Let’s talk about men’s mental health, instead of saying ‘man up’


In a world largely dominated by fixed gender binaries and even within those binaries, holding up men as the stronger sex has given rise to plenty of problems – patriarchy, sexual violence, emotional/verbal abuse, gaps in wages – you name it, we have it. But shedding all of our genders or lack of, we are exhaustingly human. We all have periods of sadness, joy and annoyance. Yet, we still separate feeling emotions by gender.

Talking is a basic evolutionary action for a living being on Earth; communication is important for evolution’s sake. Strangely, that’s something we don’t do enough, or rather, don’t know how to. 

In a group of masculine identifying people, when someone begins to talk about their feelings, some other guy is going to quip a vaguely sexist comment along the lines of “oh, go join the girl’s group” or “ugh why are we talking about sentimental stuff, let us *do a masculine task*”, which is first off, not funny and secondly, invalidates the emotions of the person trying to open up. 

We don’t talk enough about men’s mental health and why would we? Our society has ingrained the belief in us that men are born strong, with little room for emotions as they have to be the sole breadwinner in the family. But roles are changing. Women work the same jobs as them and the latter does not have to be the only one with a job in the family. 

Even parents are apprehensive when the boys in their family play with dolls or do something as simple as taking care of their skin, finding these acts as an assumed ‘feminine’ thing to do. Often, enforcers of assumed ‘masculine’ roles and behaviours see everything feminine as easily breakable, gentle and weak – but that is a conversation for another day. 

Although statistically, women are more susceptible to mental illness and suicides (death per rate 14.7%), in India, the rate of suicide per population is more (death per rate 21.2%) for men. Most of the mental health advocates have largely been women but there is a change in the scene with more male celebrities and influencers coming out with stories of their mental disorders and opening a pathway to make talking about mental health a norm for all.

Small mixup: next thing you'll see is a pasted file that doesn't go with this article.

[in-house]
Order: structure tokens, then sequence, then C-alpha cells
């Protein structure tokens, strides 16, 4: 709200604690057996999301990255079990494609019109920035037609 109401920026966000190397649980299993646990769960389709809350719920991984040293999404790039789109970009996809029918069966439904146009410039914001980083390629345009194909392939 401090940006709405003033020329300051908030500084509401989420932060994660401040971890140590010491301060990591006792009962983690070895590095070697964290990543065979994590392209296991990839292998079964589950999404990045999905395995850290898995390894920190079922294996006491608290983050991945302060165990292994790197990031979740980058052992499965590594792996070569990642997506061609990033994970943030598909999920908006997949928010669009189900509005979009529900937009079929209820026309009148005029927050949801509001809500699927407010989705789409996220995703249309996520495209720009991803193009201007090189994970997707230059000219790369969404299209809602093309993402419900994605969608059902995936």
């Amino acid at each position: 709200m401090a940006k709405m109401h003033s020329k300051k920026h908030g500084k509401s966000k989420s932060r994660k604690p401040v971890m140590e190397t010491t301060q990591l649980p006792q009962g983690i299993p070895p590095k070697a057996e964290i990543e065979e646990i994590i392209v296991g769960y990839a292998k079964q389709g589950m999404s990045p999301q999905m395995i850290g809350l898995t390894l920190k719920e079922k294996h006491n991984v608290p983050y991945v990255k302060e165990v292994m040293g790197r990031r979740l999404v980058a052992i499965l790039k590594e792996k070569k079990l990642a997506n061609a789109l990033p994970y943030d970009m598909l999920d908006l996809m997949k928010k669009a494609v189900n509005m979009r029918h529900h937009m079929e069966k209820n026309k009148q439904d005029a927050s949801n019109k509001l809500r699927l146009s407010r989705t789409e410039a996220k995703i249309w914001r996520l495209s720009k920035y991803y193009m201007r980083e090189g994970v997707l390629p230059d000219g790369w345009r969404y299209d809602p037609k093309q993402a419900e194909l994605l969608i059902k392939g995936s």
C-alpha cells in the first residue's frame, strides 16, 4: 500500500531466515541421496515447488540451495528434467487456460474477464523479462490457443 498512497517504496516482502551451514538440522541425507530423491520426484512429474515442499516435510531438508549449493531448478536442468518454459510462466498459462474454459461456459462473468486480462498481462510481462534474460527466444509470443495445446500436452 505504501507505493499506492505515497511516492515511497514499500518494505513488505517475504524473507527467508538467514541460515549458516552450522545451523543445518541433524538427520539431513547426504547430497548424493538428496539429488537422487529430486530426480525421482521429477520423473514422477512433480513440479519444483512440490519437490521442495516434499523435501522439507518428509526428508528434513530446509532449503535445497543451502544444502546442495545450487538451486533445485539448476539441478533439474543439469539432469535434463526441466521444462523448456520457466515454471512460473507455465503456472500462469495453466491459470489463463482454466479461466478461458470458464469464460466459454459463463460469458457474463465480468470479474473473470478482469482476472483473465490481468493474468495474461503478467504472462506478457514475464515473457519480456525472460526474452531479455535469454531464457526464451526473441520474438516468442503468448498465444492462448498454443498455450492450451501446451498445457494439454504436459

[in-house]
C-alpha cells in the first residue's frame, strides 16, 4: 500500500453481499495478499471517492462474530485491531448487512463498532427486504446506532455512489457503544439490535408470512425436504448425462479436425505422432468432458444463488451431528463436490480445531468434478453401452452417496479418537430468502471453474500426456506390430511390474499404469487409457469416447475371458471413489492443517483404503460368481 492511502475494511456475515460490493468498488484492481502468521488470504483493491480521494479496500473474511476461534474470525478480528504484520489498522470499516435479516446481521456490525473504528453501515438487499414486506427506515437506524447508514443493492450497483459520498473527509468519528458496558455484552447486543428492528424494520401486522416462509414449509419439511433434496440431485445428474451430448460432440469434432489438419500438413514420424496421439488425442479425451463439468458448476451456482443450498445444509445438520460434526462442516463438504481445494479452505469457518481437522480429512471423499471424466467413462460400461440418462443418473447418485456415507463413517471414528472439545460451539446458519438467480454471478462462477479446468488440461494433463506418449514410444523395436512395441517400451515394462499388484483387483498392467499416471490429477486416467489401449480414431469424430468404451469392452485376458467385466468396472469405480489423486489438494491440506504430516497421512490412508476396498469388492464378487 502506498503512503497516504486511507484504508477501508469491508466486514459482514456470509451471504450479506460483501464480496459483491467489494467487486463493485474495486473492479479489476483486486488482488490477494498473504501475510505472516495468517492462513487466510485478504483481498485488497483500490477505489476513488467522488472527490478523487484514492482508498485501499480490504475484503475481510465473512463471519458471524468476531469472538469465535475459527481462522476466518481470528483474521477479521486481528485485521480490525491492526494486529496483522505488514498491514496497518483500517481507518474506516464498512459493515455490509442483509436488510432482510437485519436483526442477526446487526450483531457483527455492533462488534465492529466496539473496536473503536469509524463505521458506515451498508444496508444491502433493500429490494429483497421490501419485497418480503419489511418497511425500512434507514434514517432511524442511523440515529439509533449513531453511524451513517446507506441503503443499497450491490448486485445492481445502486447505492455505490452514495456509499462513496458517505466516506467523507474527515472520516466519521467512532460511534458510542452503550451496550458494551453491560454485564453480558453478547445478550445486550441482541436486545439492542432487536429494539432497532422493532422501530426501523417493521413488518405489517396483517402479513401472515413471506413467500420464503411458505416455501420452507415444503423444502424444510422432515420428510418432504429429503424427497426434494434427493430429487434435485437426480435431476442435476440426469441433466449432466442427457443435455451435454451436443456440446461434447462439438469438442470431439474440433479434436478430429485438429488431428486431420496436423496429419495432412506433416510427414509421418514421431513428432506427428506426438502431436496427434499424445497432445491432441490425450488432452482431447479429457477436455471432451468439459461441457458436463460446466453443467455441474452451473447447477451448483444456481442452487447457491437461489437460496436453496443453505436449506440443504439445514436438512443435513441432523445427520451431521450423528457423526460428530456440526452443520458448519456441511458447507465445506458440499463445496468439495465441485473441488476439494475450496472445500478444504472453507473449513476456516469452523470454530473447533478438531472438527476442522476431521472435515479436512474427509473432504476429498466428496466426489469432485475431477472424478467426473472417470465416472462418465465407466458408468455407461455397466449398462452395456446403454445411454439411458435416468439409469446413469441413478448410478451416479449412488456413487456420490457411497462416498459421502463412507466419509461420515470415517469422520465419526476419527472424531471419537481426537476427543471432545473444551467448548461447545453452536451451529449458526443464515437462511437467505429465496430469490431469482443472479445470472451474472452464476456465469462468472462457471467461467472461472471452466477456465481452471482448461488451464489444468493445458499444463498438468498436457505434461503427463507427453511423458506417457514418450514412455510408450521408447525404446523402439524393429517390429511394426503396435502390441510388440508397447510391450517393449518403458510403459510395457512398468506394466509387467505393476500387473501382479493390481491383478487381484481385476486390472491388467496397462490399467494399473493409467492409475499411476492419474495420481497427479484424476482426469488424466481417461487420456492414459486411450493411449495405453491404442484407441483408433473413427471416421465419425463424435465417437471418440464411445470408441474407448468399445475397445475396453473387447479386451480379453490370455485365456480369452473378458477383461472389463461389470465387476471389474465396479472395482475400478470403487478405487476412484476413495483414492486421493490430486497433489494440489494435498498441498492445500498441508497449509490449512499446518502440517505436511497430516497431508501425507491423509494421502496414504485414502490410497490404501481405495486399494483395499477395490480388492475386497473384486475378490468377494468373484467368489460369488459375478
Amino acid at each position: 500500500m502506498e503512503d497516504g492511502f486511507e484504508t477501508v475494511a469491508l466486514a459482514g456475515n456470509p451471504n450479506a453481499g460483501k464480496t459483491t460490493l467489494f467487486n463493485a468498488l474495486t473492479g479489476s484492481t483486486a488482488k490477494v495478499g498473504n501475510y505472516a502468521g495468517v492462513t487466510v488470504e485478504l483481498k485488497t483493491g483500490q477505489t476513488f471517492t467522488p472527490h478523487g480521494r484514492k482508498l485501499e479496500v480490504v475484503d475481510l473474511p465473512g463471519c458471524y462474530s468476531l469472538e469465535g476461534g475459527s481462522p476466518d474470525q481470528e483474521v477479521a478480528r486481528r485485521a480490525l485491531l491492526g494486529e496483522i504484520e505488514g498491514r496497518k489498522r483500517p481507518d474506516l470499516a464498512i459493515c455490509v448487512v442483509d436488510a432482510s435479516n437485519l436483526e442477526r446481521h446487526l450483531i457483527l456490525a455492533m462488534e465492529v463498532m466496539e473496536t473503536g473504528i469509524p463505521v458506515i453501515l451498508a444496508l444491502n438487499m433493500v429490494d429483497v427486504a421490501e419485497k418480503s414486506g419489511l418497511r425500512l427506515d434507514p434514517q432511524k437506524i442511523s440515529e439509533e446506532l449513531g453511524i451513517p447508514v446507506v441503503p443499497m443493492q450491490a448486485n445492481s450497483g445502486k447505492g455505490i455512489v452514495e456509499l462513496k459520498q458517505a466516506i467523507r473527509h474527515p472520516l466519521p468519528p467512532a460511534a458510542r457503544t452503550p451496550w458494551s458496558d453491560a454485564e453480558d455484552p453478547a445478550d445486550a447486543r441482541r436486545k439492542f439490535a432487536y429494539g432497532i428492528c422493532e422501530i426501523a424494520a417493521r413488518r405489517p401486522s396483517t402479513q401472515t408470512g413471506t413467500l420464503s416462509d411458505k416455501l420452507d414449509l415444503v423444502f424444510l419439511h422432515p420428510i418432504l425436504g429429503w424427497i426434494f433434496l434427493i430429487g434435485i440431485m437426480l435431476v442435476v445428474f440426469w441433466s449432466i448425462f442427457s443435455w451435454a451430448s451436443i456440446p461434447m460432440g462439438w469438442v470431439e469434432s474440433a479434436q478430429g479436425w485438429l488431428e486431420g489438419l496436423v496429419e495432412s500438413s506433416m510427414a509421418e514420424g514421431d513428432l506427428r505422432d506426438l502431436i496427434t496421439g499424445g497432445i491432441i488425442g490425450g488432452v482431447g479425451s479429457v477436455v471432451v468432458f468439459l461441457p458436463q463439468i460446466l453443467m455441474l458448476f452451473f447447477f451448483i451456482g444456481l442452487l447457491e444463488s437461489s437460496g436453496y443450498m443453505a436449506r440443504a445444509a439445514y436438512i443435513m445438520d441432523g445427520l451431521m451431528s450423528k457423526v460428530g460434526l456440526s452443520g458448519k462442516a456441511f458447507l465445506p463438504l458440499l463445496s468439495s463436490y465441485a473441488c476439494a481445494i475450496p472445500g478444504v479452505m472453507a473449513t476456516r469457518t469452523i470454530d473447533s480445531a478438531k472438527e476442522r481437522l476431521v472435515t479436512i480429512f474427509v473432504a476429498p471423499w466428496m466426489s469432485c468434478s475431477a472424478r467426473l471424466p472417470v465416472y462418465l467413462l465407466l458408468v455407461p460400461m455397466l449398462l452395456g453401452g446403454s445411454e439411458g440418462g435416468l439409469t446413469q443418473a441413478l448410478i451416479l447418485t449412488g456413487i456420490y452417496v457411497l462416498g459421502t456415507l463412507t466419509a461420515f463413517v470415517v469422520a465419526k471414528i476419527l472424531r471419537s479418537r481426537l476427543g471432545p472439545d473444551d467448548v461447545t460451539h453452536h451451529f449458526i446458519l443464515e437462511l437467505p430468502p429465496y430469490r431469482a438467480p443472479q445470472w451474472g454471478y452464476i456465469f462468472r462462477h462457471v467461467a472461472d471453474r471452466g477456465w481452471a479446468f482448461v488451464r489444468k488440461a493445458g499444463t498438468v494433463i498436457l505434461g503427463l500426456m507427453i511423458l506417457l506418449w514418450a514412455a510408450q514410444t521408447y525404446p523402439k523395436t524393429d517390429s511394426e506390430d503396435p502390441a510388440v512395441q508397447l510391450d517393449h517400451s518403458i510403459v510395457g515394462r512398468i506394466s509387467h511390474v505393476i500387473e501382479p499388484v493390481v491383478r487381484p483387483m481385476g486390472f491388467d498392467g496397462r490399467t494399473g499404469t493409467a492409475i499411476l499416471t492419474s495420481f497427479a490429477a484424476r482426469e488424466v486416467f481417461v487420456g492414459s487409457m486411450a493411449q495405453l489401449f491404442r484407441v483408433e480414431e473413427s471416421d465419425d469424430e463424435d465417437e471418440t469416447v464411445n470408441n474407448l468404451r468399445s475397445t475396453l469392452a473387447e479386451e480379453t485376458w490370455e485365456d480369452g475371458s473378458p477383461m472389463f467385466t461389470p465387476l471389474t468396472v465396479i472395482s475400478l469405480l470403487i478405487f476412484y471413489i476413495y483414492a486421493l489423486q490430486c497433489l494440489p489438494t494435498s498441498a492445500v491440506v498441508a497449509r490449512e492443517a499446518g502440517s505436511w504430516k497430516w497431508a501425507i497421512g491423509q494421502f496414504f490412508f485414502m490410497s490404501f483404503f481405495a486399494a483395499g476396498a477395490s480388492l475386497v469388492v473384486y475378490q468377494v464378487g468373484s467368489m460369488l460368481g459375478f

We are all guilty of toxic and common reinforcement statements when we see/saw a friend/brother/partner cry – “stop crying like a girl/man up!/stop crying because it is embarrassing”. These seem like comforting and easy remarks to make in that situation, but the person who hears it will almost inevitably be afraid to cry again the next time, lest someone perceive him as “weak” or worse “a sissy”! 

We are enablers to an extent. We do not teach men to be comfortable with their emotions and the feelings keep bottling up. Someday, the lid breaks and almost always, if not themselves, someone else gets badly hurt. It is a known fact that resisting the urge to feel emotions only has two results – either they turn bitter or they lash out. 

Take any light romantic comedy movie and find the jockiest of all jocks (there will be one) and you can break apart their character – most of them are portrayed as having an economic crisis in their family life or victim to abuse by others which is why they bully the main character. 

Societal gender norms prevent boys from evolving into men with proper emotional quotients. Our insistence on children being perfect in all that they do is detrimental to their mental health. Nobody is perfect. Men will cry and want to talk about how they feel, the way they deserve to. Being strong for someone else’s sake will not help fix problems. As a society, we have to work together to tell men it is OK to talk, be vulnerable and break stereotypes.

According to findings in a study published in The Lancet Public Health journal in September, “India accounts for over a third of the world’s annual female suicides and nearly a fourth of male suicides, a significant increase in its global share from 1990” (1).

If we still brush off men’s PTSD, depression and anxieties, the advocacy of this decade for men’s mental health will have gone to waste. Our priority for the next decade’s should be to support everyone, regardless of the many things that could define us, and find that talking about our issues should not come through an awareness programme or article, but from a compassionate and understanding place within.

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